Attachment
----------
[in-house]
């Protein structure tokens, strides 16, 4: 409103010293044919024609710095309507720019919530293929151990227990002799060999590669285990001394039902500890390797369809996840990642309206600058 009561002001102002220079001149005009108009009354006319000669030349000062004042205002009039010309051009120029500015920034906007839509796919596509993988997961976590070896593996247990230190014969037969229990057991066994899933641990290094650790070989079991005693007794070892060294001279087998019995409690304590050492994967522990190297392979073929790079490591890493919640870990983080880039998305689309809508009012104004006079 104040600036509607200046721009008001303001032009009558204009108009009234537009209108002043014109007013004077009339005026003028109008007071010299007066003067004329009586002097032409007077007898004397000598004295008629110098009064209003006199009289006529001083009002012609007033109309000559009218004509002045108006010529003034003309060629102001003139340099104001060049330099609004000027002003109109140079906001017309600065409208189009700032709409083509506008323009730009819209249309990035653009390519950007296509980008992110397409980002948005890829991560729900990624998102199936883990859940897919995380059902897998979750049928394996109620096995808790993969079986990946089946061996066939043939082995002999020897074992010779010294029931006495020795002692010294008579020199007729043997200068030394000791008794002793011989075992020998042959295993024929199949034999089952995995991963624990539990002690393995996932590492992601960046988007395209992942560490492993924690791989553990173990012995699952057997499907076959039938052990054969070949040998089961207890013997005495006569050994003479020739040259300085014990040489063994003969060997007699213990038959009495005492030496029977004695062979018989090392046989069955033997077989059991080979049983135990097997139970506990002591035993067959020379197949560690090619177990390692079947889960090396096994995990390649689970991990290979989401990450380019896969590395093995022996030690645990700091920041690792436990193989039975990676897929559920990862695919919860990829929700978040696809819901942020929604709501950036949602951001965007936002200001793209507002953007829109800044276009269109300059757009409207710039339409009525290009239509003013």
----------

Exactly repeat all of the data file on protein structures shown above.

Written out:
[in-house]
């Protein structure tokens, strides 16, 4: 409103010293044919024609710095309507720019919530293929151990227990002799060999590669285990001394039902500890390797369809996840990642309206600058 009561002001102002220079001149005009108009009354006319000669030349000062004042205002009039010309051009120029500015920034906007839509796919596509993988997961976590070896593996247990230190014969037969229990057991066994899933641990290094650790070989079991005693007794070892060294001279087998019995409690304590050492994967522990190297392979073929790079490591890493919640870990983080880039998305689309809508009012104004006079 104040600036509607200046721009008001303001032009009558204009108009009234537009209108002043014109007013004077009339005026003028109008007071010299007066003067004329009586002097032409007077007898004397000598004295008629110098009064209003006199009289006529001083009002012609007033109309000559009218004509002045108006010529003034003309060629102001003139340099104001060049330099609004000027002003109109140079906001017309600065409208189009700032709409083509506008323009730009819209249309990035653009390519950007296509980008992110397409980002948005890829991560729900990624998102199936883990859940897919995380059902897998979750049928394996109620096995808790993969079986990946089946061996066939043939082995002999020897074992010779010294029931006495020795002692010294008579020199007729043997200068030394000791008794002793011989075992020998042959295993024929199949034999089952995995991963624990539990002690393995996932590492992601960046988007395209992942560490492993924690791989553990173990012995699952057997499907076959039938052990054969070949040998089961207890013997005495006569050994003479020739040259300085014990040489063994003969060997007699213990038959009495005492030496029977004695062979018989090392046989069955033997077989059991080979049983135990097997139970506990002591035993067959020379197949560690090619177990390692079947889960090396096994995990390649689970991990290979989401990450380019896969590395093995022996030690645990700091920041690792436990193989039975990676897929559920990862695919919860990829929700978040696809819901942020929604709501950036949602951001965007936002200001793209507002953007829109800044276009269109300059757009409207710039339409009525290009239509003013």